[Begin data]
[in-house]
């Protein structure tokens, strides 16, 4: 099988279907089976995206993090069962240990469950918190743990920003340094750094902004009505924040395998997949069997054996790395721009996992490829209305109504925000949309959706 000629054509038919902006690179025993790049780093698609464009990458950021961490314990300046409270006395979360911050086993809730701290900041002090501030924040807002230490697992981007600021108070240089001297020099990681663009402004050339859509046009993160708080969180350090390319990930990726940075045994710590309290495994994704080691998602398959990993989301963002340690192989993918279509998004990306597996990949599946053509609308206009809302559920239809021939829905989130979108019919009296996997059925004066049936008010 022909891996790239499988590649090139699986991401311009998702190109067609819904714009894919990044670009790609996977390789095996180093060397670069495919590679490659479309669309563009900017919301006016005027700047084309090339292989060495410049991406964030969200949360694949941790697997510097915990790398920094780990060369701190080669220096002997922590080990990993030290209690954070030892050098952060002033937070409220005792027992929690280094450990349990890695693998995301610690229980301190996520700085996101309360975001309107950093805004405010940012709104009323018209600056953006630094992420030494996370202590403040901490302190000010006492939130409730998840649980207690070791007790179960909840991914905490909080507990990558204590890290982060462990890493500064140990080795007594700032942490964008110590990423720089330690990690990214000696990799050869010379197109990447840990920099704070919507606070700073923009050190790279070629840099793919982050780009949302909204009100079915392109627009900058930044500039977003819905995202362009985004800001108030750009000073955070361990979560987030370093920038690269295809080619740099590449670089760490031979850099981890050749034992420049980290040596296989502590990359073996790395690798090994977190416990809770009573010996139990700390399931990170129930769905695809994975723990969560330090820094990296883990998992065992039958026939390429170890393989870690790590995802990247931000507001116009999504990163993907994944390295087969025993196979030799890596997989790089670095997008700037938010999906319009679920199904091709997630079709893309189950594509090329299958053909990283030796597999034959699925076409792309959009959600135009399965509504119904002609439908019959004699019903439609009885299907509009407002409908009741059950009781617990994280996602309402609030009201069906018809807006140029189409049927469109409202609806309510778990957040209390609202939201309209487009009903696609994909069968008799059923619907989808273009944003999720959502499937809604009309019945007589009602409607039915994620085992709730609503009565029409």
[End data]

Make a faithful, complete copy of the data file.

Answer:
[in-house]
């Protein structure tokens, strides 16, 4: 099988279907089976995206993090069962240990469950918190743990920003340094750094902004009505924040395998997949069997054996790395721009996992490829209305109504925000949309959706 000629054509038919902006690179025993790049780093698609464009990458950021961490314990300046409270006395979360911050086993809730701290900041002090501030924040807002230490697992981007600021108070240089001297020099990681663009402004050339859509046009993160708080969180350090390319990930990726940075045994710590309290495994994704080691998602398959990993989301963002340690192989993918279509998004990306597996990949599946053509609308206009809302559920239809021939829905989130979108019919009296996997059925004066049936008010 022909891996790239499988590649090139699986991401311009998702190109067609819904714009894919990044670009790609996977390789095996180093060397670069495919590679490659479309669309563009900017919301006016005027700047084309090339292989060495410049991406964030969200949360694949941790697997510097915990790398920094780990060369701190080669220096002997922590080990990993030290209690954070030892050098952060002033937070409220005792027992929690280094450990349990890695693998995301610690229980301190996520700085996101309360975001309107950093805004405010940012709104009323018209600056953006630094992420030494996370202590403040901490302190000010006492939130409730998840649980207690070791007790179960909840991914905490909080507990990558204590890290982060462990890493500064140990080795007594700032942490964008110590990423720089330690990690990214000696990799050869010379197109990447840990920099704070919507606070700073923009050190790279070629840099793919982050780009949302909204009100079915392109627009900058930044500039977003819905995202362009985004800001108030750009000073955070361990979560987030370093920038690269295809080619740099590449670089760490031979850099981890050749034992420049980290040596296989502590990359073996790395690798090994977190416990809770009573010996139990700390399931990170129930769905695809994975723990969560330090820094990296883990998992065992039958026939390429170890393989870690790590995802990247931000507001116009999504990163993907994944390295087969025993196979030799890596997989790089670095997008700037938010999906319009679920199904091709997630079709893309189950594509090329299958053909990283030796597999034959699925076409792309959009959600135009399965509504119904002609439908019959004699019903439609009885299907509009407002409908009741059950009781617990994280996602309402609030009201069906018809807006140029189409049927469109409202609806309510778990957040209390609202939201309209487009009903696609994909069968008799059923619907989808273009944003999720959502499937809604009309019945007589009602409607039915994620085992709730609503009565029409």